I’ve been thinking about whether sugar can influence the probability of giving consent or agreement. I believe that sugar can increase the chances of giving consent or agreement. It’s highly probable! However, it still is a working theory and I’ll have to conduct a few experiments to prove it.
This question of whether sugar can influence the probability of giving consent or agreement first popped up in my mind when I was tossing and turning in my bed in the middle of the night of January 29. I immediately got out of bed to note down the question in a journal that I usually keep beside my bed. The word ‘usually’ is rather misleading; I’ve recently started keeping a journal beside my bed to note down any ideas that would pop up in my mind when I’d be tossing and turning in my bed in the middle of the night. Anyway, the answer to this question came to me when I was taking a shower on the afternoon of January 30. The answer was dopamine and its effect on our thinking process.
I think that the release of dopamine on the intake of sugar makes the System 2 of our mind take a backseat. System 2 is a term used by Daniel Kahneman in his book Thinking, Fast and Slow to refer to a system that’s responsible for the thinking process of our mind that’s slow but rational. System 2 is a lazy critic.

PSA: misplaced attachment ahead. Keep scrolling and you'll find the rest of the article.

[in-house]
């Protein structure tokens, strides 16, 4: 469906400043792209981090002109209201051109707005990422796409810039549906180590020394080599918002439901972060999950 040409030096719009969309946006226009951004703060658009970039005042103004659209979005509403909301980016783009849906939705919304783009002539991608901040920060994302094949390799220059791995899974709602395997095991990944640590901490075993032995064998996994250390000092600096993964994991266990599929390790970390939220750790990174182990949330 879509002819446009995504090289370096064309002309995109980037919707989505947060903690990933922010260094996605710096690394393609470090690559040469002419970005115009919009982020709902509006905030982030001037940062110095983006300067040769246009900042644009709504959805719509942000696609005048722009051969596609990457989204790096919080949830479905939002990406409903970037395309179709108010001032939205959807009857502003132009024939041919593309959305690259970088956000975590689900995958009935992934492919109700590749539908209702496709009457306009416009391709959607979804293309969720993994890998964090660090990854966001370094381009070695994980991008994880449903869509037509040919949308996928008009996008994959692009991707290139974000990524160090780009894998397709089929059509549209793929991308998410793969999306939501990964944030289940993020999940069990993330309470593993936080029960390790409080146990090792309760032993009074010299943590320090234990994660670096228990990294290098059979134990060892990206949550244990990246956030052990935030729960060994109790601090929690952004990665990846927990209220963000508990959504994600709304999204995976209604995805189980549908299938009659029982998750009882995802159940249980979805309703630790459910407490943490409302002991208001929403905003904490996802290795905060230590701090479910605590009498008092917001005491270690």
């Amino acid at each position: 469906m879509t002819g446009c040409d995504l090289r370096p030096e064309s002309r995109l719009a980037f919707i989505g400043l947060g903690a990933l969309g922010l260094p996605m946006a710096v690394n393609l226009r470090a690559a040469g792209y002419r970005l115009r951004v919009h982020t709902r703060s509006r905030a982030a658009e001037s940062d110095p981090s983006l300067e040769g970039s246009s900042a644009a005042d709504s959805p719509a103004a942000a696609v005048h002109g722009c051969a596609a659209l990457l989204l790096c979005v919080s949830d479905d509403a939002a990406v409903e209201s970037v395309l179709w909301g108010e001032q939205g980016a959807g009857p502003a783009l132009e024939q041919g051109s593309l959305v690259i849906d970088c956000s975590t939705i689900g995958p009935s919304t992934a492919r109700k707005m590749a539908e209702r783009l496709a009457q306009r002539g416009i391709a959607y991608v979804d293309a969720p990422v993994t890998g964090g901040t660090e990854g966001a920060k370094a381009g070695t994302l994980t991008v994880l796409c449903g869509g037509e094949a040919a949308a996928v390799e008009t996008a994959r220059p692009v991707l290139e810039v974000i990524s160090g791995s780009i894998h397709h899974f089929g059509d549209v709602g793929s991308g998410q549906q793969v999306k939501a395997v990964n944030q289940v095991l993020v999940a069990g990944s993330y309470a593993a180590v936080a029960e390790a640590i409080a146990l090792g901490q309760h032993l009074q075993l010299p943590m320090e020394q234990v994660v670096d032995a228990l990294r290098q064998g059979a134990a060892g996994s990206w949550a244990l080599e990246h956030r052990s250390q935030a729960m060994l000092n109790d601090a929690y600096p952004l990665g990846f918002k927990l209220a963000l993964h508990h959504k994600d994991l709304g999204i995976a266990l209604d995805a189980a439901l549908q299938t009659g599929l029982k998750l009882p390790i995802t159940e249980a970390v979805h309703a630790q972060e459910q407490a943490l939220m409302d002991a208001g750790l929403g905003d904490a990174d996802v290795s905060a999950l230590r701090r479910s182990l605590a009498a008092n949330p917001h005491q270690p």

I’ll have to further study the impact of dopamine on the thinking process of the human mind to understand if it actually influences the probability of giving consent or agreement. If I ever meet you in person, please do not be surprised if I offer you sweets when we have an argument.
Perhaps, you can take sweets with you to board meetings or the next time you want to have a conversation with your boss for a raise in your salary? FYI: I’m proposing that sugar increases the probability of agreement or consent. I hope that you understand the difference between what’s probable and what’s certain. In other words, sugar does not guarantee agreement or consent.